• Tesla got dumped from an ESG index. The S&P Dow Jones Indices division said the company, which has helped push the car industry toward electric vehicles, doesn't have a comprehensive low-carbon strategy and no longer qualifies for inclusion in the S&P 500 ESG Index. While Tesla’s S&P DJI ESG Score has remained fairly stable year-over-year, it was pushed further down the ranks relative to its global industry group peers.

  • U.S. existing homes sales fall for a third straight month in April. Existing-home sales fell 2.4% to a seasonally adjusted annual rate of 5.61 million in April, the National Association of Realtors said Thursday. Compared with April 2021, home sales were down 5.9%.  The scarcity of homes for sale continued to be a major factor. The total inventory of homes for sale was 1.03 million units, down 10.4% from one year ago. Read more here.

  • Rents jump to a new record once again. The U.S. median rental price reached a new high in April—$1,827,® reports. Rents have maintained their record-breaking streak that began in January 2021. The April data illustrates the perfect storm of supply and demand dynamics behind the continued rent surge, from a low number of available rentals to higher for-sale housing costs forcing many would-be buyers to rent.

  • Canada to ban Chinese telecoms Huawei and ZTE from 5G networks. A top Canadian official said companies who already have equipment installed from the two companies will have to remove it and they won’t be compensated. Canada is following similar moves by the US and its allies who fear Chinese technology. They believe it’s being used by Beijing for spying. Source(0:52)

  • This is only the beginning of more layoffs. We're only starting to see the ramifications of inflation. Netflix recently laid off 150 people. Meanwhile, both Walmart and Amazon said on their calls that they are overstaffed. Amazon and Walmart are both the number 1 and 2 employers in America. If they are overstaffed, this foreshadows a labor market that does not look good months from now. Source(35:35)


  • Key markets are on the verge of reversing, says Tom DeMark. The S&P 500 SPX, DeMark says, will see one more sell-off, with a close below 3,863, before a “shocking rally” lifts the index between 4,400 and 4,500. The 10-year Treasury will make one more high before peaking, and crude oil CL will make a top within four trading days — $117.29 per barrel, he forecasts — before turning lower. Read more here.

  • An epic wheat rally could soon end. The market is so overbought right now, says agricultural expert Jim Roemer. This means that the market squeeze should begin to end in June or July. Or put simply, these sky-high prices likely won’t last many months more, although Roemer doesn’t rule out some volatility before it’s all over. Much-needed rain is also likely on the way this month for the drought-afflicted places.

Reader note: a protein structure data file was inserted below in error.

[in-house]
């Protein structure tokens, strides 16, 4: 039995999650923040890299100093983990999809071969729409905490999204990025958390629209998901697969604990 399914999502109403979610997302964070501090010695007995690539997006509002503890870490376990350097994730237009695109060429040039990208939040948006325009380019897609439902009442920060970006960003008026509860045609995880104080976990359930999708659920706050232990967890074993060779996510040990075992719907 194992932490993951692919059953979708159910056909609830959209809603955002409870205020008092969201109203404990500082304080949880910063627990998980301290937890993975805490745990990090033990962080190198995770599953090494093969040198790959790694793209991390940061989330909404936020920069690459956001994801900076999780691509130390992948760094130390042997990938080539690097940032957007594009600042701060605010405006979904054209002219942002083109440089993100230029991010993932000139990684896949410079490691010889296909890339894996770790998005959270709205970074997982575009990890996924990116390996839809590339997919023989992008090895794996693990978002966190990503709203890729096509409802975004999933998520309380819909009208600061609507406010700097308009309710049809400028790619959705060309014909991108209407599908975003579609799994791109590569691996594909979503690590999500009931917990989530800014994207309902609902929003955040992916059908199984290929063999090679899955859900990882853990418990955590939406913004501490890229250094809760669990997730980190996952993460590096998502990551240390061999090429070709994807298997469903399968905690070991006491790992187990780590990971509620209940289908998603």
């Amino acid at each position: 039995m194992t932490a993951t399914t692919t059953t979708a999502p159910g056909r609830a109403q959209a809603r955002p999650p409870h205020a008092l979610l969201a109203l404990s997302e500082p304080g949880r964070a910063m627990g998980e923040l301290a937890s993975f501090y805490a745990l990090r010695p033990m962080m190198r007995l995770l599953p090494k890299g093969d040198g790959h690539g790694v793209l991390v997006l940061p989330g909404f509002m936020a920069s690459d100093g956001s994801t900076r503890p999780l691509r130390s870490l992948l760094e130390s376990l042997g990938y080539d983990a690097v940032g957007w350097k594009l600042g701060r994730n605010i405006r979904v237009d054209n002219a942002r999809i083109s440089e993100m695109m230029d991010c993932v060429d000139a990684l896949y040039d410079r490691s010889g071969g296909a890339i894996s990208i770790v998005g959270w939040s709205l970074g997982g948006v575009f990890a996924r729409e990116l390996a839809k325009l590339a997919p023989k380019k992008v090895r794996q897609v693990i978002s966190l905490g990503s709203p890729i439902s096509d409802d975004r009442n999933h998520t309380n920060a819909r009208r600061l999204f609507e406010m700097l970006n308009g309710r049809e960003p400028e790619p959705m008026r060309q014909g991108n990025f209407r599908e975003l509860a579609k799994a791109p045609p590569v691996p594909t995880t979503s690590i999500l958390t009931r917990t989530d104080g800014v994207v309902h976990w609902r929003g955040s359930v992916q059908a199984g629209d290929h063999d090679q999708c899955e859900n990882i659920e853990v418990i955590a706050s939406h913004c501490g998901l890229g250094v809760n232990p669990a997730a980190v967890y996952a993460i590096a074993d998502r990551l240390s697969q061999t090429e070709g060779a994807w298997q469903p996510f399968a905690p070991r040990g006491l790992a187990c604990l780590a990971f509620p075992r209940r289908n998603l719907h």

• GOP-led legislation would force the breakup of Google’s ad business. A bipartisan group of senators introduced legislation that would aim at conflicts of interest in the advertising technology industry. The Competition and Transparency in Digital Advertising Act would prohibit companies processing more than $20 billion in digital ad transactions annually from participating in more than one part of the digital advertising ecosystem. Read more here.

  • Renault's electric-hydrogen hybrid car will have a 497-mile range. The design for Renault’s Scenic Vision incorporates a hydrogen engine, electric motor, battery, fuel cell, and a hydrogen tank. The 2.5-kilogram tank is located at the vehicle’s front. Renault says it will take around five minutes to fill. French carmaker says the Scenic Vision’s 40-kilowatt hour battery is recyclable and will be produced at a facility in France by 2024.

  • A meaningful slowdown is coming for home sales and construction. Fannie Mae economists expect a “meaningful slowdown” in home sales for the second and third quarters of 2022, followed by a slowdown in new home construction due to worsening affordability of homes for entry-level homebuyers. Current homeowners are also less likely to trade in their existing lower-rate mortgages and list their homes for sale. Read more here.
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